P R Jijoy
Chandan Roy Sanyal
Ashwatthama J D
Lakhan Pawar/Ram Pawar
The Camden Roundhouse, with its high vaulting ceiling and arena-like feel, is the perfect venue for Tim Supple’s exciting and fast-moving take on Shakespeare’s most popular comedy. This production is an extraordinary enterprise. It brings together actors, dancers and musicians from all over India and Sri Lanka and they perform the play in a combination of eight languages English, Tamil, Malayalam, Sinhalese, Hindi, Bengali, Marathi and even a bit of Sanskrit.
Why might be a legitimate question, as it means very few people are going to get more than a partial understanding of the text but, for those with at least some knowledge of the play, the emotional content and storytelling is crystal clear. For English speakers, there’s enough of the original text to keep us in touch with the familiar.
The polyglot approach renders it very dependent upon the physicality of the performance and it certainly delivers on this score. From the moment the fairies burst through the paper walls, this is highly physical theatre and the actors throw themselves into it with great energy and commitment. There’s a constant sense of movement that drives the performance along at great speed.
Supple’s direction is constantly inventive. Actors run up ropes and cocoon themselves in hanging ribbons high above the audience. A maze of tapes created around the actors becomes a tangle of forest that they leap over, duck under and get entangled in. They clamber all over the framework of bamboo scaffolding, the lovers even clinging to it while sleeping.
Sensuousness pervades the play and also, alongside the comedy antics, a sense of underlying violence. When Oberon and Puck administer the potion, it is done by attacking the victim and smearing red powder over the face, which has a real feeling of violation.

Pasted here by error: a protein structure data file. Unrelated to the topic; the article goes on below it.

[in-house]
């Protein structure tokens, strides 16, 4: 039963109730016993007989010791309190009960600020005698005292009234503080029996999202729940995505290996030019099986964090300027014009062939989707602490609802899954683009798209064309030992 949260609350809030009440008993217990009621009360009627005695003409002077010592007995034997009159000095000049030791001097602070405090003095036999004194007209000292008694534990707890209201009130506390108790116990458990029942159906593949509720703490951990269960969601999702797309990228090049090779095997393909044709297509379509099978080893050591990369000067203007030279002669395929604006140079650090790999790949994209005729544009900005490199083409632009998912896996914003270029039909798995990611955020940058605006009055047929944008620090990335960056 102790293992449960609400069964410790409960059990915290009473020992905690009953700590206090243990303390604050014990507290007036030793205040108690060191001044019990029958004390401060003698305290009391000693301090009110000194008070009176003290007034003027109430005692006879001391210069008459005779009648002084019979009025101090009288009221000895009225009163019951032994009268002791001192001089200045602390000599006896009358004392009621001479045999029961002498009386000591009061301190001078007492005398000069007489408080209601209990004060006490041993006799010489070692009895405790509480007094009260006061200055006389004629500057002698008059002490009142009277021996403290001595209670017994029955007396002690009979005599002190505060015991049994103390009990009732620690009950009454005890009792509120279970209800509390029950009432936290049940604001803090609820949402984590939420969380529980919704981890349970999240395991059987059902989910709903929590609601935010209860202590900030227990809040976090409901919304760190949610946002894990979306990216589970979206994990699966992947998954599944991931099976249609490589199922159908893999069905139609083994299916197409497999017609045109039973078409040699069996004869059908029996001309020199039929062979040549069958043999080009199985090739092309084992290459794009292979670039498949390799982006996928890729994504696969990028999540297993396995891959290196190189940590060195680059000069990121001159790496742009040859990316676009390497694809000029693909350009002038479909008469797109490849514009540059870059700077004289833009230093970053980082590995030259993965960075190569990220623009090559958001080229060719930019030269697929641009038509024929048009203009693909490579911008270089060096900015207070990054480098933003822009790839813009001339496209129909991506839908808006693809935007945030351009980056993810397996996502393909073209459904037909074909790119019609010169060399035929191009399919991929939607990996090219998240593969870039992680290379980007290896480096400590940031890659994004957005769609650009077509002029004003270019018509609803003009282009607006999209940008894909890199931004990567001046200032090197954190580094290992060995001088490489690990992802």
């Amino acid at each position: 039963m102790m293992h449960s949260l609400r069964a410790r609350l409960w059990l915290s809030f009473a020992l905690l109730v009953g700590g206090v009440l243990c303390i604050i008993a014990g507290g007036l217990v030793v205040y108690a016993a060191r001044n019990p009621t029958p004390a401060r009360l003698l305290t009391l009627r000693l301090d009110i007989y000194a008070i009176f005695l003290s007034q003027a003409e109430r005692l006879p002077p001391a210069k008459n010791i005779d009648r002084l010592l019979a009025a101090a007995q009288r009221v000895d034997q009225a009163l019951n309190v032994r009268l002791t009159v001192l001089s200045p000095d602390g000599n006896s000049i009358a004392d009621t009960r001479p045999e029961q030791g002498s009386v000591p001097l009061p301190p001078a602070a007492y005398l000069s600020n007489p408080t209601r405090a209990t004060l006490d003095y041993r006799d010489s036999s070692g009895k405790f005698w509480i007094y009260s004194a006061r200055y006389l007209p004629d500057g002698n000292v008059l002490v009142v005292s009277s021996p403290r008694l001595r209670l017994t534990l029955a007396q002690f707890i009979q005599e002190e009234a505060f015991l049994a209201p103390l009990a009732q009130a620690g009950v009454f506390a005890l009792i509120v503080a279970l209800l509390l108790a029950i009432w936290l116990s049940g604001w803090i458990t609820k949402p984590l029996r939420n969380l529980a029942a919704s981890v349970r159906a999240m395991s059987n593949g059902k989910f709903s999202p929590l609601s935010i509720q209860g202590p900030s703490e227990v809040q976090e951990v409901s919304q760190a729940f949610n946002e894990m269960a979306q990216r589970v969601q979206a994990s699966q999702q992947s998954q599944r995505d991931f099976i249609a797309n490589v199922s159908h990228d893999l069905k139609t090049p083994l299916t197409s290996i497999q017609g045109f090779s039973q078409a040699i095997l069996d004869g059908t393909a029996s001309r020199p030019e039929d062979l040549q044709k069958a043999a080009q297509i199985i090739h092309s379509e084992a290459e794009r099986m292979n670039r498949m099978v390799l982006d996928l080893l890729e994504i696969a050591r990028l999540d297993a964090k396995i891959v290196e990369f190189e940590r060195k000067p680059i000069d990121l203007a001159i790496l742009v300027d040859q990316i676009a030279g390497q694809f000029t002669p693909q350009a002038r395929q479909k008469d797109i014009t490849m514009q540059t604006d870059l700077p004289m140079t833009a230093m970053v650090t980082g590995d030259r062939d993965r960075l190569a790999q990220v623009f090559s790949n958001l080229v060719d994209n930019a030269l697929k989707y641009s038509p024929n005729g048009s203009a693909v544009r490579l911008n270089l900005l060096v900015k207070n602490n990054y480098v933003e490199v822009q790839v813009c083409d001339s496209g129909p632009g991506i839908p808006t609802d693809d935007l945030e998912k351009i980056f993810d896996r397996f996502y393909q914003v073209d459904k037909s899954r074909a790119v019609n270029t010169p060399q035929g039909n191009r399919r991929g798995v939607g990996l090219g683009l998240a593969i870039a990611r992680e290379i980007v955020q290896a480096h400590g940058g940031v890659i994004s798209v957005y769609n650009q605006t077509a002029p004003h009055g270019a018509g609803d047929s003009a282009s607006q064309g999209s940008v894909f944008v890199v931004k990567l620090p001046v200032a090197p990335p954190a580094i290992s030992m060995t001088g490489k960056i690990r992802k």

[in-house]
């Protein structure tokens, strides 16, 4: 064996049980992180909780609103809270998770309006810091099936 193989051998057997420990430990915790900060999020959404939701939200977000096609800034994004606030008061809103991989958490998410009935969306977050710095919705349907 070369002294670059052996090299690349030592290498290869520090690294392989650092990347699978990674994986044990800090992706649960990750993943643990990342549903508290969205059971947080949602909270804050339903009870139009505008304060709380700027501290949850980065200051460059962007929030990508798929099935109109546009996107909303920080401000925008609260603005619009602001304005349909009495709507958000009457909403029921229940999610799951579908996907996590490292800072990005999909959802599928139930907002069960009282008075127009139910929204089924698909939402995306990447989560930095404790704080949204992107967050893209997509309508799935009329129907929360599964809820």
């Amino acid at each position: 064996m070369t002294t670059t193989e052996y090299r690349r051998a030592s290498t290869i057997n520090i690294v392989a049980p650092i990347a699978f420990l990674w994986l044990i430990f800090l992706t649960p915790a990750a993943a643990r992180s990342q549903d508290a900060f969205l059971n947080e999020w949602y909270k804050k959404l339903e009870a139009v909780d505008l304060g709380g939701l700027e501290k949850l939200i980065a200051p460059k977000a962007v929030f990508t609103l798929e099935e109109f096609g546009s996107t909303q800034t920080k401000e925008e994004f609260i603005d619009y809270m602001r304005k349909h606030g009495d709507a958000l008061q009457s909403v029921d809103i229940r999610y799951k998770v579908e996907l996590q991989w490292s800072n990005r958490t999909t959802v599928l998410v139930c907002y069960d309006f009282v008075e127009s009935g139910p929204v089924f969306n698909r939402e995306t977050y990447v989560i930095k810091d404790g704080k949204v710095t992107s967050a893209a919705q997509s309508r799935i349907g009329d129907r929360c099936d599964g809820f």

Authentic sounds from percussion and string instruments accompany the action and there are plenty of opportunities for the actors to burst into frantic and intoxicating dance sequences.
This is a great ensemble of 22 actors but to highlight a few stand-out performances, there’s a masculine and commanding Oberon/Theseus from PR Jijoy, a supple and sexy Titania/Hippolyta from Archana Ramaswamy and a joyfully pompous Bottom in Joy Fernandes (complete with all the equipment you expect from a man turned donkey). I also particularly enjoyed the earnest Peter Quince of Ashwatthama JD and Ajay Kumar’s doubling of Philostrate and Puck.
The production has played all over India and also visited Stratford for the RSC’s Complete Works Festival last Summer. This six-week run at the Camden Roundhouse precedes a tour around the UK during the rest of the year.
For a refreshing and very entertaining take on a play that can all too often be tired and twee, this is a memorable experience and will appeal to a wide audience. Like Peter Brook’s 1970 Dream, this is one that’s sure to be talked about for years to come, so catch it while you can.